Mentions: In systemically-infected leaves, icosahedral virus particles were present in almost all tissues, in the cytoplasm and vacuoles but not in other organelles (Figure 6). In some heavily-infected cells, large virus crystals occupied most of the cell lumen (Figure 6A, C) together with aggregates of virions in membrane-bound enclaves (Figure 6D). The other major cytopathic features of infected cells included the presence of multivesicular bodies formed by stacked vesicles containing a fibrillar network (Figure 6B) and altered chloroplasts showing thylakoid disorganization and vesiculation (Figure 6E). Thylakoid disorganization was observed in almost all chloroplasts of the parenchymal mesophyll cells. In some of these chloroplasts, vesicles similar to those forming the multivesicular bodies were also visible, either singly or in small groups, and stacked on the thylakoid membranes (Figure 6F). The analysis of multiple sections through the multivesicular bodies did not reveal the origin of these structures. In cells from leaves at the late stage of infection, the chloroplast structure was completely disrupted (Figure 6G) and electron-dense tubular structures were visible in the stroma. These structures were also present in some mitochondria (Figure 6H), although the morphology of the peroxisomes and mitochondria did not show significant changes in most of the infected cells.Figure 6

Bottom Line: Infections were confirmed by serological and molecular analysis and the resulting ultrastructural changes were investigated in both species.The first epidemiological survey of cDNAs collected from 152 grapevine plants with virus-like symptoms did not reveal the presence of GALV in any of the samples.This is the first report describing the development of a synthetic GALV-Nf cDNA clone, its artificial transmission to grapevine plants and the resulting symptoms and cytopathological alterations.

View Article: PubMed Central - PubMed

Affiliation: Department of Biotechnology, University of Verona, Strada le Grazie 15, 37134 Verona, Italy. annalisa.polverari@univr.it.

ABSTRACT

Background: Grapevine Algerian latent virus (GALV) is a tombusvirus first isolated in 1989 from an Algerian grapevine (Vitis spp.) plant and more recently from water samples and commercial nipplefruit and statice plants. No further reports of natural GALV infections in grapevine have been published in the last two decades, and artificial inoculations of grapevine plants have not been reported. We developed and tested a synthetic GALV construct for the inoculation of Nicotiana benthamiana plants and different grapevine genotypes to investigate the ability of this virus to infect and spread systemically in different hosts.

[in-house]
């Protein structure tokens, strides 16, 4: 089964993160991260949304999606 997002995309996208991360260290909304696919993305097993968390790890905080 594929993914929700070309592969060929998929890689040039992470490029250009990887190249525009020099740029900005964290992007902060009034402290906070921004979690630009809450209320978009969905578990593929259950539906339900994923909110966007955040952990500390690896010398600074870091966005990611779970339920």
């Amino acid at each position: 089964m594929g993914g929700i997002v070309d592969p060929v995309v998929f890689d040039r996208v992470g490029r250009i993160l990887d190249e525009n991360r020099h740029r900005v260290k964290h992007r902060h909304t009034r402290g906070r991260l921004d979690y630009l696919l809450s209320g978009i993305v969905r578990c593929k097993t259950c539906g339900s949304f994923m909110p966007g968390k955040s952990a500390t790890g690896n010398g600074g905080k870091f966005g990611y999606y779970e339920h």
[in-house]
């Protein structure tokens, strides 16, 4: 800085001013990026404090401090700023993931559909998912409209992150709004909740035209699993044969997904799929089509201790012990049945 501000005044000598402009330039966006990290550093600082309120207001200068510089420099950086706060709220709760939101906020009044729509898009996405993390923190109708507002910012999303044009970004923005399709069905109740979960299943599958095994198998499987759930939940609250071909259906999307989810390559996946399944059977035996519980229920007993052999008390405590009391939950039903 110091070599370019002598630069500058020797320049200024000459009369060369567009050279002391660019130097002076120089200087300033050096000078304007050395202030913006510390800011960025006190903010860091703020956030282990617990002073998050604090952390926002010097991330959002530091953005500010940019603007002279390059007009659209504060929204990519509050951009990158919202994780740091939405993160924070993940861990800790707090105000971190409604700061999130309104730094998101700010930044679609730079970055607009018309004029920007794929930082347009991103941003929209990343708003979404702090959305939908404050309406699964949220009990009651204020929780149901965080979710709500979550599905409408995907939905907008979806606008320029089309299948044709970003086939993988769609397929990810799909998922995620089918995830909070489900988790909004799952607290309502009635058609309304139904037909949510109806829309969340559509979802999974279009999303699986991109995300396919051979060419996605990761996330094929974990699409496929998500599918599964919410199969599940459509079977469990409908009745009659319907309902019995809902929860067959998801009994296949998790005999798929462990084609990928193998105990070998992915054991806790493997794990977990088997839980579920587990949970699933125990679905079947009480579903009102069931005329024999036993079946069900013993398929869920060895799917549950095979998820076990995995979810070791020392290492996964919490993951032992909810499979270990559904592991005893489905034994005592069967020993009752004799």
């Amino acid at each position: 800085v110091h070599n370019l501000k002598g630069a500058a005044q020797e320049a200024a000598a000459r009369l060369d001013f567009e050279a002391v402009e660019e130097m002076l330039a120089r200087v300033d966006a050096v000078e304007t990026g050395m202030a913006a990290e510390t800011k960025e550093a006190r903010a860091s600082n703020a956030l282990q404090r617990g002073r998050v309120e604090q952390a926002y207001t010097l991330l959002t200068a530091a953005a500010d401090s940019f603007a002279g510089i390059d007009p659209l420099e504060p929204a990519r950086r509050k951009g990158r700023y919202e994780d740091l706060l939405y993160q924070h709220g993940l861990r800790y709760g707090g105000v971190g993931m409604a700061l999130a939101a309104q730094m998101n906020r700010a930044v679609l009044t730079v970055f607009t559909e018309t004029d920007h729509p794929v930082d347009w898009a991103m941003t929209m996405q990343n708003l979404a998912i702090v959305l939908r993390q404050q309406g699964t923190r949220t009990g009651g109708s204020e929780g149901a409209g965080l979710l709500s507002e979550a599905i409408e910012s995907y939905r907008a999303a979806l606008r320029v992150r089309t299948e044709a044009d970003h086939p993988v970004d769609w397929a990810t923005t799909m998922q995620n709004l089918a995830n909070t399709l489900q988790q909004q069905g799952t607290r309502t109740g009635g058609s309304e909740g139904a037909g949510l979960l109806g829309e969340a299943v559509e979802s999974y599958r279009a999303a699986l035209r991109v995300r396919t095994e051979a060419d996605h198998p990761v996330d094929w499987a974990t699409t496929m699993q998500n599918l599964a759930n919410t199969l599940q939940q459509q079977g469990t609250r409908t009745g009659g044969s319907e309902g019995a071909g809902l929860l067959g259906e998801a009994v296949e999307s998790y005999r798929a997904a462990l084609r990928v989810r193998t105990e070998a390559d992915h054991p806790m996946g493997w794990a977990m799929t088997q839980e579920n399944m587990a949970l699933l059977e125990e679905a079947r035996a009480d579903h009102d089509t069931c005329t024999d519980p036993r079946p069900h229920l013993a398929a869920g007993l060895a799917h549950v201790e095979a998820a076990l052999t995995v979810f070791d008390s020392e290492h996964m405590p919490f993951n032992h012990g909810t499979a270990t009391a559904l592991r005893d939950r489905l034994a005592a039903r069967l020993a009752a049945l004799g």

Methods: We carried out a phylogenetic analysis of all known GALV sequences and an epidemiological survey of grapevine samples to detect the virus. A GALV-Nf clone under the control of the T7 promoter was chemically synthesized based on the full-length sequence of the nipplefruit isolate GALV-Nf, the only available sequence at the time the project was conceived, and the infectious transcripts were tested in N. benthamiana plants. A GALV-Nf-based binary vector was then developed for the agroinoculation of N. benthamiana and grapevine plants. Infections were confirmed by serological and molecular analysis and the resulting ultrastructural changes were investigated in both species.

Results: Sequence analysis showed that the GALV coat protein is highly conserved among diverse isolates. The first epidemiological survey of cDNAs collected from 152 grapevine plants with virus-like symptoms did not reveal the presence of GALV in any of the samples. The agroinoculation of N. benthamiana and grapevine plants with the GALV-Nf binary vector promoted efficient infections, as revealed by serological and molecular analysis. The GALV-Nf infection of grapevine plants was characterized in more detail by inoculating different cultivars, revealing distinct patterns of symptom development. Ultrastructural changes induced by GALV-Nf in N. benthamiana were similar to those induced by tombusviruses in other hosts, but the cytopathological alterations in grapevine plants were less severe.

Conclusions: This is the first report describing the development of a synthetic GALV-Nf cDNA clone, its artificial transmission to grapevine plants and the resulting symptoms and cytopathological alterations.

Show MeSH
Related in: MedlinePlus